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J1 Visa Faq

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					            MOST FREQUENTLY ASKED QUESTIONS ABOUT VISAS
                   By Oksana Anistratenko, Moscow EIC
                            December 2003

                          VISA APPLICATION PROCESS

1) What Is Needed to Apply for a Student Visa?
   • Get a SEVIS I-20 or SEVIS DS-2019 (which should be sent to you by your
     institution or placement organization)
   • A completed non-immigrant visa application forms (Form DS -156, DS -158
     and Form DS-157 (for men of age 16-45)) with pictures. Attach two black
     and white or in color full face photographs. The photograph should measure
     2 inches square (approximately 50 mm square) with the head centered in the
     frame. The head (measured from the top of the hair to the bottom of the
     chin) should measure between 1 inch to 1 3/8 inch (25mm to 35mm), with
     the eye level between 1 1/8 inches to 1 3/8 inches (28mm and 35 mm) from
     the bottom of the photo. Photos may be in color or black and white, but must
     be taken against a white or off-white background. Photos may be stapled or
     glued to the application form, but staples should be placed as far away as
     possible from the applicant's face.
   • A passport valid for at least 6 months after your proposed date of entry into
     the US
   • A receipt for visa processing fee. Please note that the Embassy now accepts
     the applications via Elf-91 service. For the office locations please visit:
     http://www.usembassy.ru/consular/wwwhfede.html; if you’re in Moscow, or
     www.elf91.ru, if you live somewhere else. You will be surcharged additional
     fees for the shipment.

   All applicants should be prepared to provide:
   ♦ transcripts and diplomas from previous institutions attended
   ♦ scores from standardized tests (TOEFL, SAT, GRE, GMAT, etc.)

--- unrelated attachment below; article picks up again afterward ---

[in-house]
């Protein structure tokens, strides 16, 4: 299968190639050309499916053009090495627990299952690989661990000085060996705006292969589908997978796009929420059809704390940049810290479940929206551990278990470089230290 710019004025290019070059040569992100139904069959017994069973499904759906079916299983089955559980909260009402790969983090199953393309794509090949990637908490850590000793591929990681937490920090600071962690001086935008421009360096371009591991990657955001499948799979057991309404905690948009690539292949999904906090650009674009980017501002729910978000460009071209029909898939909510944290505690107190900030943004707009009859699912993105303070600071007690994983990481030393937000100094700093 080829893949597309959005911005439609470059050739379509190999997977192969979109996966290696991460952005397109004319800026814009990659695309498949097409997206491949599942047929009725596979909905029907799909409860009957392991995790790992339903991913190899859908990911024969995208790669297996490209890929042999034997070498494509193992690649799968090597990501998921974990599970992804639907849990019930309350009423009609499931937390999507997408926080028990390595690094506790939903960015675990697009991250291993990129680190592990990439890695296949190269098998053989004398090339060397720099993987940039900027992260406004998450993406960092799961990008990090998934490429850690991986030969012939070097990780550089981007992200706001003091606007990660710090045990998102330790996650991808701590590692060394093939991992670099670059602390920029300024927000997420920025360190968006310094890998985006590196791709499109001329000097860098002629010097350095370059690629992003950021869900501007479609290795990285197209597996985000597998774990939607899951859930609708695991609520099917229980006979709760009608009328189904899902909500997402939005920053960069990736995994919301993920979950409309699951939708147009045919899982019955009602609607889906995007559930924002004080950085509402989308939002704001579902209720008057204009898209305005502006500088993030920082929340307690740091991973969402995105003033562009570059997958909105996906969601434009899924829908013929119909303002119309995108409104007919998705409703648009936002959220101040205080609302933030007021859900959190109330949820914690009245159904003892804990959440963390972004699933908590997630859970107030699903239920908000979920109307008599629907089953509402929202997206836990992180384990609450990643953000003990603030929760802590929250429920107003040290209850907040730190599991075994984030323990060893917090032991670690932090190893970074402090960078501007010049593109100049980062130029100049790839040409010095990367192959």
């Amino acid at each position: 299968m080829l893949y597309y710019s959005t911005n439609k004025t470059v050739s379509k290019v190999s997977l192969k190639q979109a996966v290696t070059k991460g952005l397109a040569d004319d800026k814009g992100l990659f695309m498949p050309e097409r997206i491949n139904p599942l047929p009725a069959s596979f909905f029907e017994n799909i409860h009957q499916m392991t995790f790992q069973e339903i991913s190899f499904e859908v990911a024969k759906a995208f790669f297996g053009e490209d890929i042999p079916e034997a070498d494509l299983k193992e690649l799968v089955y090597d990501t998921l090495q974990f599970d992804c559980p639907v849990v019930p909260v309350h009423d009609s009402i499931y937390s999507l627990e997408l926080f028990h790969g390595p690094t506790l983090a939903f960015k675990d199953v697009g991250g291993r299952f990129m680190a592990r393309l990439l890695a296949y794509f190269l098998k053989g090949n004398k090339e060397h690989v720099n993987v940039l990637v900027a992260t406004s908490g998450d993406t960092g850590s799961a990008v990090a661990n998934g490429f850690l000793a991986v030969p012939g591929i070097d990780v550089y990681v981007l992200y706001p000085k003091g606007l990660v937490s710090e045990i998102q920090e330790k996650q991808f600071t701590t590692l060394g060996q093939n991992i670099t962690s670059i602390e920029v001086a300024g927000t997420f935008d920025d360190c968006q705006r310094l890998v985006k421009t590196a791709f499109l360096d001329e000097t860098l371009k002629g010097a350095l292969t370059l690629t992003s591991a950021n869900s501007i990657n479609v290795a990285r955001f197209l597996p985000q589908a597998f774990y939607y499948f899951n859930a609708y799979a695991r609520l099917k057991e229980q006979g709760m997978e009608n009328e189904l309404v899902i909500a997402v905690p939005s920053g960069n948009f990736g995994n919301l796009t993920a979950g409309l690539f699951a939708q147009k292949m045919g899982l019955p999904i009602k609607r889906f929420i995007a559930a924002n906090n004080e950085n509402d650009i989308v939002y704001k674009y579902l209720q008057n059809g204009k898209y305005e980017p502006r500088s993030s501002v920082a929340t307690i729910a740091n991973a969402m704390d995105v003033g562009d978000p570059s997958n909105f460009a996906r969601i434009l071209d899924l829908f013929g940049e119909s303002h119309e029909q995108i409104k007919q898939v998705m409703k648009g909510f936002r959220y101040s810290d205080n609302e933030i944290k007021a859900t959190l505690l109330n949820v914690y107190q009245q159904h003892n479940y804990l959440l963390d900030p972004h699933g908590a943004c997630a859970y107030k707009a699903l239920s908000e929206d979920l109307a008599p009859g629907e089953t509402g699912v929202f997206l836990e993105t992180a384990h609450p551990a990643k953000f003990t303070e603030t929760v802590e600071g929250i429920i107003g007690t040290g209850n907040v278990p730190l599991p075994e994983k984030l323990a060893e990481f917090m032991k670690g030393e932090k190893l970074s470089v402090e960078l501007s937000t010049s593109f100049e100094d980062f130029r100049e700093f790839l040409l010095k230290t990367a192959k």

♦ financial evidence that shows that you have sufficient funding

2) How much does a visa cost and how long does it take to get it?
   At the moment the cost of a student visa is $100. You are encouraged to apply
   for the visas as soon as you’re prepared to do so. Please keep in mind that the
   Embassy is able to issue your visa 90 days or less in advance of the program
   start date indicated in your I-20 or DS-2019. If your major belongs to the
   “sensitive field” of study (i.e. physics, biology, chemistry, architecture, urban
   planning, etc.), it might take you longer to obtain your visa in comparison to
   those who are in humanities.

3) What is SEVIS?
   SEVIS stands for Student and Exchange Visitor Information System. It’s and
   Internet-based system, which contains data about students and works between
   schools and the Department of Homeland Security (DHS).

4) Where can I get more information?
   For more information please visit either the US Embassy web site:
   www.usembassy.ru or the DOS site:
   www.travel.state.gov/foreign_student_visas_handout.html

   You can also get information by telephone.


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From Russia: (095)-258-2525. All calls $1.60 per minute.




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5) Does an I-20 guarantee that I'll receive a visa?
   An I-20 alone is not considered sufficient financial documentation and does not
   guarantee that you'll be granted a visa. You MUST bring appropriate supporting
   financial documents to the embassy and you MUST prove to the interviewing
   officer that you are a serious, qualified student.

6) How can I prove I have funds to cover educational expenses? Can I bring my
   money to the embassy and show it to a Consular Officer?
   • It’s a BAD idea to bring cash to the embassy. This looks very suspicious and
     can give the impression that you are trying to bribe the Consular Officer.
   • There are 2 kinds of financial certification documents for those students who
     are paying by themselves:
           • employer's statement (a statement from your or your parents'
              employer showing last year's total income)
           • bank statement (if you or your parents have a bank account). The
              statement should carry the bank seal and be signed by a bank
              official. A bank statement is the most "respectable" financial